In a recent broadcast, Bill O’Reilly (a guy I respect and more often than not I agree with) told America on his evening talk show “The O’Reilly Factor” that the United States and the UN were justified in their intervention into Libyan internal affairs. His point was that anyone who would not “stand by and watch someone being murdered” should understand and support US intervention in Libya. I do not agree with his assertion, because it is short-sighted. It is short-sighted because it assumes that the United States must or at least should intervene in all instances where we see mass murder (genocide) being committed anywhere in the world. This is neither practical nor consistent with 200 + years of US foreign policy.
Consider the list of 20th Century genocides. (An excerpt from this list of the biggest genocides in the 20th Century is appended to this article, below.) Note that out of the many millions murdered and the dozens of genocides that were perpetrated on humanity, the United States has intervened in almost none of them militarily – the major exception, of course, being WWII. If the United States did not intervene when up to 78 million Chinese were murdered, or when 23 million Russians were murdered, or when 8 million Belgians were murdered, or when 1.7 million Cambodians were murdered, or when 1.6 million North Koreans were murdered….. well, I think you see my point. The United States has not historically thrown itself like a local sheriff into the internal actions of other sovereign nations, applying military force to prevent despotic leaders from doing bad things. The United States should not decide that it will do so at some times and not do so at others, with no policy-based guidelines for channeling those decisions. The entire population of Libya as of 2009 is listed at 6, 419,925 people. Even if despotic leader Muumar Gaddafi were successful in killing half of the population it would pale in comparison to most of the really massive murders committed by Mao Ze-Dong, Stalin, Hitler, Tojo, Pol Pot, and so many others. So why intervene in Libya? What’s really going on here?
While it has not often been true that US actions are dictated solely by our thirst for oil, in this case oil interests certainly seem to be involved. It has been widely reported that the chairman of the Libya’s state-run National Oil Corporation, has issued a statement to the effect that western companies that have withdrawn their staff due to the crisis should send their employees back to work, or risk seeing new oil and gas concessions awarded to rivals from China, India and Brazil. It is no coincidence that those countries have all remained neutral during the Libyan conflict, and abstained from voting on United Nations Security Council resolution 1973.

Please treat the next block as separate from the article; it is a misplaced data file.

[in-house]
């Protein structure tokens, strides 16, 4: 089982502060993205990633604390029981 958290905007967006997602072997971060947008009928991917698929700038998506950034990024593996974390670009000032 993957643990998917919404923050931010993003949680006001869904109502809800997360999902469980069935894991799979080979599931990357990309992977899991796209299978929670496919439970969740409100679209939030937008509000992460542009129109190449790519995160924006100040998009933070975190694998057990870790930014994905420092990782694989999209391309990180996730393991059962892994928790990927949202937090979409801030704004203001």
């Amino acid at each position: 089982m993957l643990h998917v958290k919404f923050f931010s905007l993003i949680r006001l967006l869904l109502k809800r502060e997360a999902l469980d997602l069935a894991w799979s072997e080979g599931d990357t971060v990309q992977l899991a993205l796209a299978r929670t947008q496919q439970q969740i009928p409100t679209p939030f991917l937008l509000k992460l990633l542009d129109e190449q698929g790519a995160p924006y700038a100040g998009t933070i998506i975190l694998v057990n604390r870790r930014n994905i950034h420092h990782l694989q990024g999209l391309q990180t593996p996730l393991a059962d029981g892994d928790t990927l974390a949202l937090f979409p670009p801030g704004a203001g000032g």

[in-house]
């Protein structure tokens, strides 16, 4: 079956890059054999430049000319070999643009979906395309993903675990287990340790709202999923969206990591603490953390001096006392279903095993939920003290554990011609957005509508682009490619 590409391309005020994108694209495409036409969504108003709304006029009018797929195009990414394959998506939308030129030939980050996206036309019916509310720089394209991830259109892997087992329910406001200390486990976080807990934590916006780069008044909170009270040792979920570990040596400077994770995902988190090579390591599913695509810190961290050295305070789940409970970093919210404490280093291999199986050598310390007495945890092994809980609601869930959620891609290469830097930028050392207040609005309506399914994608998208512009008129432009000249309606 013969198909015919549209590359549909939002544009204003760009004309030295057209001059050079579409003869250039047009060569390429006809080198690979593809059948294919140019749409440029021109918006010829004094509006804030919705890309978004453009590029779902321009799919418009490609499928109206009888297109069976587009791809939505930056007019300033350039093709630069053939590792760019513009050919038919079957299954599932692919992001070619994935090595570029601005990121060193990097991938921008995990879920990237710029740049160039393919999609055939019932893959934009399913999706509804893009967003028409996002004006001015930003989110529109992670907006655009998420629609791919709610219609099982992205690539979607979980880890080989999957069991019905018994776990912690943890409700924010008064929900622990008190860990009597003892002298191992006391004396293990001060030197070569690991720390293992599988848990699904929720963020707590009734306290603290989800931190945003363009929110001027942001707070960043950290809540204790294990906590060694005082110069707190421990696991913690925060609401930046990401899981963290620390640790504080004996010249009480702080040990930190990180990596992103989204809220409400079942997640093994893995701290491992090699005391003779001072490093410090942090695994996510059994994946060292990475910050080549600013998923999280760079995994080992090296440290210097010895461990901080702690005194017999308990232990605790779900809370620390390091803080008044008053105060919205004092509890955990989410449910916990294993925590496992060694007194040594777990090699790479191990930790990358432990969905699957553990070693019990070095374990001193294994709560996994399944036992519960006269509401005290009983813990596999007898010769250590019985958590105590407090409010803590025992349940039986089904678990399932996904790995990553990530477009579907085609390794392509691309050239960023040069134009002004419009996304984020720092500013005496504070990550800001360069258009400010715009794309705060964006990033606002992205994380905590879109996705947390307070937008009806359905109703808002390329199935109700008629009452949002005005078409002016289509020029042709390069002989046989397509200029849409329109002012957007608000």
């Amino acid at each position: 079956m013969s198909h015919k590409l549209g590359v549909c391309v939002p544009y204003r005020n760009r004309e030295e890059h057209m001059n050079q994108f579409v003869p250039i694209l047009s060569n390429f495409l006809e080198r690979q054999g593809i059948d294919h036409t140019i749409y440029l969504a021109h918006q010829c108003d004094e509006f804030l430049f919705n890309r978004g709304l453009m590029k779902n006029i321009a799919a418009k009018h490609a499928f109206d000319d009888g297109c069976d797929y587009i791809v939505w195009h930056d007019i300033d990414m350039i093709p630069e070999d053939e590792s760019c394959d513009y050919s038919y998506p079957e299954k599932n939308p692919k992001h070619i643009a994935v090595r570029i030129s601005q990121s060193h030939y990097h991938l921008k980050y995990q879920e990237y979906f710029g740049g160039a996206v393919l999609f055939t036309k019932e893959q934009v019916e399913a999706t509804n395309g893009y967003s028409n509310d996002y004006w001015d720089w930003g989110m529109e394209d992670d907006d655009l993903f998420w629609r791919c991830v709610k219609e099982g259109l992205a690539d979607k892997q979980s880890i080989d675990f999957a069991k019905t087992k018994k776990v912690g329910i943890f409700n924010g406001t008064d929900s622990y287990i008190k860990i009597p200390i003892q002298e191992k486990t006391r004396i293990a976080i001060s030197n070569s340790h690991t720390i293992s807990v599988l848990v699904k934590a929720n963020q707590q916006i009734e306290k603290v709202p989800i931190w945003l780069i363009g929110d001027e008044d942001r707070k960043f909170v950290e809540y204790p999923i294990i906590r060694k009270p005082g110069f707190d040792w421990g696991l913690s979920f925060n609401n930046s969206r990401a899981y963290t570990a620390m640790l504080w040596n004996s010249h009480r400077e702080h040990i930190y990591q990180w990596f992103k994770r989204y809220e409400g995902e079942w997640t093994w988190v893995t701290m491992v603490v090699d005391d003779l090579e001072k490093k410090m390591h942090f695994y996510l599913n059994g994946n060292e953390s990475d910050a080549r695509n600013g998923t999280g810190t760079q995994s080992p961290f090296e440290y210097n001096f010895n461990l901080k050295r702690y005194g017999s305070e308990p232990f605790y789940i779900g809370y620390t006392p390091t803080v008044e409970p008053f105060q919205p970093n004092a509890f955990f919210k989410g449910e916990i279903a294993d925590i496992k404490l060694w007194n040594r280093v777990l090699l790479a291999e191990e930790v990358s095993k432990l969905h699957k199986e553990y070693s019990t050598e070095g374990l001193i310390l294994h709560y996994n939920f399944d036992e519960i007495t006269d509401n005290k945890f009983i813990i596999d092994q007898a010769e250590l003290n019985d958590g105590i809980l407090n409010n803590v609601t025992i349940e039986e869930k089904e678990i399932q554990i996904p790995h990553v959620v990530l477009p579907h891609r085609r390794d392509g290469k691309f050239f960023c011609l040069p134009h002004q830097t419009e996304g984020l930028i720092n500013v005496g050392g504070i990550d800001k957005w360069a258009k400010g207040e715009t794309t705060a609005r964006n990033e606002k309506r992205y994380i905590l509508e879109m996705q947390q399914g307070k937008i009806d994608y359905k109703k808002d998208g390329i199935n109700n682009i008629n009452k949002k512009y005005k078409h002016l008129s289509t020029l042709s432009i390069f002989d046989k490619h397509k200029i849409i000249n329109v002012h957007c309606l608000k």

Of course France is especially interested in bringing US military might to bear on Libya, in order to protect their interests in that country. I really enjoyed a recent post by Michael Ciric, who said: “If there is one thing that I have learned in my lifetime, if France is eager to use American “military muscle,” then try and avoid it at all costs. Matter of a fact, run like hell! French Indo-China (Viet Nam) should be your first lesson learned when looking at their political motives. Besides, wasn’t it the French who opposed the United States every step of the way in prosecuting a “worldwide war on terror” from the onset of 9-11? Yet, whenever another former vestige, (or an enemy) of its North African colonialism gets into a jam, they want someone else to sacrifice for them. I say, since the French were quick on the accelerator with the Libyan Civil War, we should have said “vous le faites.” For those who have forgotten their high school French, it simply means – You Do It!.”
Ambassador Marc Ginsberg, Former US Ambassador to Morocco writing for the Huffington Post agrees: “Inquiring minds want to know what Sarkozy’s motives are for compelling Les Yankees into a full-fledged military involvement in Libya? After all is said and done, despite legitimate humanitarian concerns, major U.S. military involvement in Libya is, on balance, fundamentally at odds with America’s core strategic interests in the Middle East. Actually, a French-orchestrated Libyan coup d’etat has less to do with Gaddafi and more to do with Sarkozy’s domestic perils as well as France’s incessant jockeying with Germany for European leadership.”